During the Cold War period, global flows associated with the move from internationalization to globalization were gaining momentum. The impact was especially strong on cities — especially in the less developed world. Here, as a contest between the global and the local was surfacing, thought leaders began talking about social inversion, a process whereby individuals once thought of as marginal take over public space and services in the world’s urban areas.
Social inversion is not the same as contamination, an idea that dominated the early Cold War years. Contamination reflected the predominant belief that those who were marginalized and disadvantaged were undesirable inhabitants of urban environments.
In contrast, according to Richard M. Morse in his work on “Cities as People,” social inversion refers to a
people’s invasion that appropriates the city center, creates its own space for commercial activity, causes deterioration of tourist hotels and promenades, and in seaboard locations appropriates the beaches. For the first time since the European conquest, the city is not an intrusive bastion against and control center for the rural domain. The nation has invaded the city . . . . Cities are now nodal points for the nation and not its citadels of control.’
In capitalist cases, the ‘people’s invasion’ could not occur in a vacuum. It was supposed to arise as a response to the austerity programs and structural adjustment policies imposed by global forces like the International Monetary Fund in response to demands for new borrowing and restructuring of past debt. Sound familiar? Take a look at these photos of what’s happening with the Euro crisis today. The problem now is that austerity is impacting the whole of society, not just those at the fringes.
There are lots of questions relating to both past and present. Regarding capitalist cities:
- Does the people’s participation in protest activity such as food riots, general strikes, or political demonstrations infer rejection of both the economic and political aspects of the neoliberal project.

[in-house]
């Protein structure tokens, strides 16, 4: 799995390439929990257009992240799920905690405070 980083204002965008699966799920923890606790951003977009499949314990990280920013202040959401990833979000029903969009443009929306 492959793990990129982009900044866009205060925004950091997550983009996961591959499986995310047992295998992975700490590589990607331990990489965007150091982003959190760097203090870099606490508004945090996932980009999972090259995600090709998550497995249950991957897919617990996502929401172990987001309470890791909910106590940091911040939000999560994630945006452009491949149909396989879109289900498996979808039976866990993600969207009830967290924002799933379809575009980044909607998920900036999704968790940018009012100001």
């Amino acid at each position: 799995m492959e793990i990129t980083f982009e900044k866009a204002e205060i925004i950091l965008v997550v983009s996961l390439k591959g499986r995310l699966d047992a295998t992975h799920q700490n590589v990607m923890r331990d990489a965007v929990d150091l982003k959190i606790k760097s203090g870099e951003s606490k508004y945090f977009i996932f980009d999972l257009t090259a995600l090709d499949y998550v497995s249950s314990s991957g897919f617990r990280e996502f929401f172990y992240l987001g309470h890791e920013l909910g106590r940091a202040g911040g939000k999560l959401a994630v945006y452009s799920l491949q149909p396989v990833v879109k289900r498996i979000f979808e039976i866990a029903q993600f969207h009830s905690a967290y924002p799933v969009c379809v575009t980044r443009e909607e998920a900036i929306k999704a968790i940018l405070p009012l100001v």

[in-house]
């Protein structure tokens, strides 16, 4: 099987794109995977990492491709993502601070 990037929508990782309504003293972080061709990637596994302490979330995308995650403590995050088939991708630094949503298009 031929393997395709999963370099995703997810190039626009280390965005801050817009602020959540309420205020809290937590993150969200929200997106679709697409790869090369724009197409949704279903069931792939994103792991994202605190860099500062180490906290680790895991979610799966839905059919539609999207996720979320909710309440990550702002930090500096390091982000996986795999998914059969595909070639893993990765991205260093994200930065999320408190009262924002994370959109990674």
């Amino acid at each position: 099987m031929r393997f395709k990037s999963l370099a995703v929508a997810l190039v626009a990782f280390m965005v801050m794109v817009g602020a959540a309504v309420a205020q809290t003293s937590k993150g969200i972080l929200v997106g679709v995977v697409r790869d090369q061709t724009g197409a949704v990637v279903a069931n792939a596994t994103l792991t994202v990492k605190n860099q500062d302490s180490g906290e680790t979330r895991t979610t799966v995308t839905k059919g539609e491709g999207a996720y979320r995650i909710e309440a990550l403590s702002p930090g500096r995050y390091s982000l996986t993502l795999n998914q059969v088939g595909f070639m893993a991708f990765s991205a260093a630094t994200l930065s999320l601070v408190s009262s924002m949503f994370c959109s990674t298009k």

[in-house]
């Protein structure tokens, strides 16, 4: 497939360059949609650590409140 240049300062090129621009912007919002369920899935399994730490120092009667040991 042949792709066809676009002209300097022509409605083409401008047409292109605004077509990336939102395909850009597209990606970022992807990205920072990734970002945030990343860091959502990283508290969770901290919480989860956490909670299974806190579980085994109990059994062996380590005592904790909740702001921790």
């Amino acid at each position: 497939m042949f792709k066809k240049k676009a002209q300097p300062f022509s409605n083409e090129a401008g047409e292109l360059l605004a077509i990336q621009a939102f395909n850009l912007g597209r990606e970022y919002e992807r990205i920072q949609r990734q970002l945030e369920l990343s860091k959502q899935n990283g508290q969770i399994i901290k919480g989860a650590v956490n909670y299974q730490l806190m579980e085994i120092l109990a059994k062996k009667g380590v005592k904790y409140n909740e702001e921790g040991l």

(If you’ll remember, the neoliberal project was promoted by America’s liberal grand strategy during the Cold War conflict and supported by the International Monetary Fund. You can read more ‘grand strategy’ here.)
What about socialist cities? In the case of Havana, a people’s invasion has reportedly materialized as a reaction to the collapse of Soviet grand strategy. You can read more about rural-urban migration in Cuba here. Will social movements follow in Havana as in the capitalist world?
- What is the relationship between the global and the local in socialist cities?
And more broadly:
- Does the contest between the local and the global have universal significance?
- Or is the notion of globalization that is now being promoted a mask for the advancement of US interests worldwide?
If you’re interested in these questions, you might want to take a look at The Making of Global Capitalism by Sam Grindin and Leo Panitch. The book provides an in-depth account of the making of global capitalism through the organization of a global financial system under US hegemony throughout the Cold War period and beyond. I read the book over the recent holidays and learned a great deal about the origins of the recent financial bust and the problems we’re facing now. It’s a challenging read though. Another illuminating book is Boomerang: Travels in the New Third World by Michael Lewis. It’s a lot shorter and easier to get through, but also illuminating.